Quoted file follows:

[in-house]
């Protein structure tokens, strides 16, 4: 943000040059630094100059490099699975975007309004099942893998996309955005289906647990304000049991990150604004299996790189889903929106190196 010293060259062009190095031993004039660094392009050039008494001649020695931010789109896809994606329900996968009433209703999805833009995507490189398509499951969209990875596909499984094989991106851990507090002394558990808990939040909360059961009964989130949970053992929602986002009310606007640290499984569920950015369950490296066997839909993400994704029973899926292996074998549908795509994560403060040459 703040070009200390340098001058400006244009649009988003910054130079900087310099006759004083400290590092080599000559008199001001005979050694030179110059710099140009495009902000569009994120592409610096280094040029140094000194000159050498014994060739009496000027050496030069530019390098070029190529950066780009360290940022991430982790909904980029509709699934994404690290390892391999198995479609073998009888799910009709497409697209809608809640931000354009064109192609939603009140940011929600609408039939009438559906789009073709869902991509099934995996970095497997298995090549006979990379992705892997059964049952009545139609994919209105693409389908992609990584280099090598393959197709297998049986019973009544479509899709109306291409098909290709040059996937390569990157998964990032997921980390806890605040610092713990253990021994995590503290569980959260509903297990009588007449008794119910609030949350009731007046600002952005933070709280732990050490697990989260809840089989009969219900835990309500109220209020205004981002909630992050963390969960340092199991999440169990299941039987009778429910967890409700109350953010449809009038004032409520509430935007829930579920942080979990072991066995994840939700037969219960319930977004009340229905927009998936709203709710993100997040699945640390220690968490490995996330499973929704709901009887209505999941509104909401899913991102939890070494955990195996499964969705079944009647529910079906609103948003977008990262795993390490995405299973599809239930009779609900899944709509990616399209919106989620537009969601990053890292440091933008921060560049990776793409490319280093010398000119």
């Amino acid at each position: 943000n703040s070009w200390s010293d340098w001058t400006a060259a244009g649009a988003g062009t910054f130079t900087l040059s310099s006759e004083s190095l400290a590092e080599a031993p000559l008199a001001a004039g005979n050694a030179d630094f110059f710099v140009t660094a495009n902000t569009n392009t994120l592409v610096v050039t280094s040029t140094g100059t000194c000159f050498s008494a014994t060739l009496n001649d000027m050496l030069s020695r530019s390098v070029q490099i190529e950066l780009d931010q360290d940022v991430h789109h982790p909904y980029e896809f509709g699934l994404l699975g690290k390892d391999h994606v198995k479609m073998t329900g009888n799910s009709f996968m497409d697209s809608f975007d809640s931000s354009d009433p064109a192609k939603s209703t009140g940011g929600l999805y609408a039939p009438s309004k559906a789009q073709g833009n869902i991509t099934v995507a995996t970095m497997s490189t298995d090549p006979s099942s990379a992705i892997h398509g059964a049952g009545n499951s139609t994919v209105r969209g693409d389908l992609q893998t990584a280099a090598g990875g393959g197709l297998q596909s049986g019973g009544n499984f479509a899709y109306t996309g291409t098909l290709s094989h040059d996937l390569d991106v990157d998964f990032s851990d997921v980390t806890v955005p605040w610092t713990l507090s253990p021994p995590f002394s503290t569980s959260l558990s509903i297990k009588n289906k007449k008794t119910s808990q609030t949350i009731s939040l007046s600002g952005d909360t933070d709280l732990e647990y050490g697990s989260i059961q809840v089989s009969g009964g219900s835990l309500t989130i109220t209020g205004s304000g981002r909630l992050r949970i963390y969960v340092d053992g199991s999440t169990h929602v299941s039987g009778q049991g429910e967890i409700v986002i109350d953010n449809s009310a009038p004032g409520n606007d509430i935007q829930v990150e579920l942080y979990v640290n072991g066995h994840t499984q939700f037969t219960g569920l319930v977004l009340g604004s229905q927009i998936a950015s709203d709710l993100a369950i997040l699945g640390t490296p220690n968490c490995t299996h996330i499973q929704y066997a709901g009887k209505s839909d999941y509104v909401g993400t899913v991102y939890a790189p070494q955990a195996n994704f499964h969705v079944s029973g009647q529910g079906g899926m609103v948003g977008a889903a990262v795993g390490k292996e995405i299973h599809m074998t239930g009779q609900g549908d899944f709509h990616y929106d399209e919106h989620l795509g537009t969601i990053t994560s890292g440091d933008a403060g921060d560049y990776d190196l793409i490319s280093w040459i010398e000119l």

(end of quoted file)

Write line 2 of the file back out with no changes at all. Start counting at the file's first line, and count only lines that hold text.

């Protein structure tokens, strides 16, 4: 943000040059630094100059490099699975975007309004099942893998996309955005289906647990304000049991990150604004299996790189889903929106190196 010293060259062009190095031993004039660094392009050039008494001649020695931010789109896809994606329900996968009433209703999805833009995507490189398509499951969209990875596909499984094989991106851990507090002394558990808990939040909360059961009964989130949970053992929602986002009310606007640290499984569920950015369950490296066997839909993400994704029973899926292996074998549908795509994560403060040459 703040070009200390340098001058400006244009649009988003910054130079900087310099006759004083400290590092080599000559008199001001005979050694030179110059710099140009495009902000569009994120592409610096280094040029140094000194000159050498014994060739009496000027050496030069530019390098070029190529950066780009360290940022991430982790909904980029509709699934994404690290390892391999198995479609073998009888799910009709497409697209809608809640931000354009064109192609939603009140940011929600609408039939009438559906789009073709869902991509099934995996970095497997298995090549006979990379992705892997059964049952009545139609994919209105693409389908992609990584280099090598393959197709297998049986019973009544479509899709109306291409098909290709040059996937390569990157998964990032997921980390806890605040610092713990253990021994995590503290569980959260509903297990009588007449008794119910609030949350009731007046600002952005933070709280732990050490697990989260809840089989009969219900835990309500109220209020205004981002909630992050963390969960340092199991999440169990299941039987009778429910967890409700109350953010449809009038004032409520509430935007829930579920942080979990072991066995994840939700037969219960319930977004009340229905927009998936709203709710993100997040699945640390220690968490490995996330499973929704709901009887209505999941509104909401899913991102939890070494955990195996499964969705079944009647529910079906609103948003977008990262795993390490995405299973599809239930009779609900899944709509990616399209919106989620537009969601990053890292440091933008921060560049990776793409490319280093010398000119």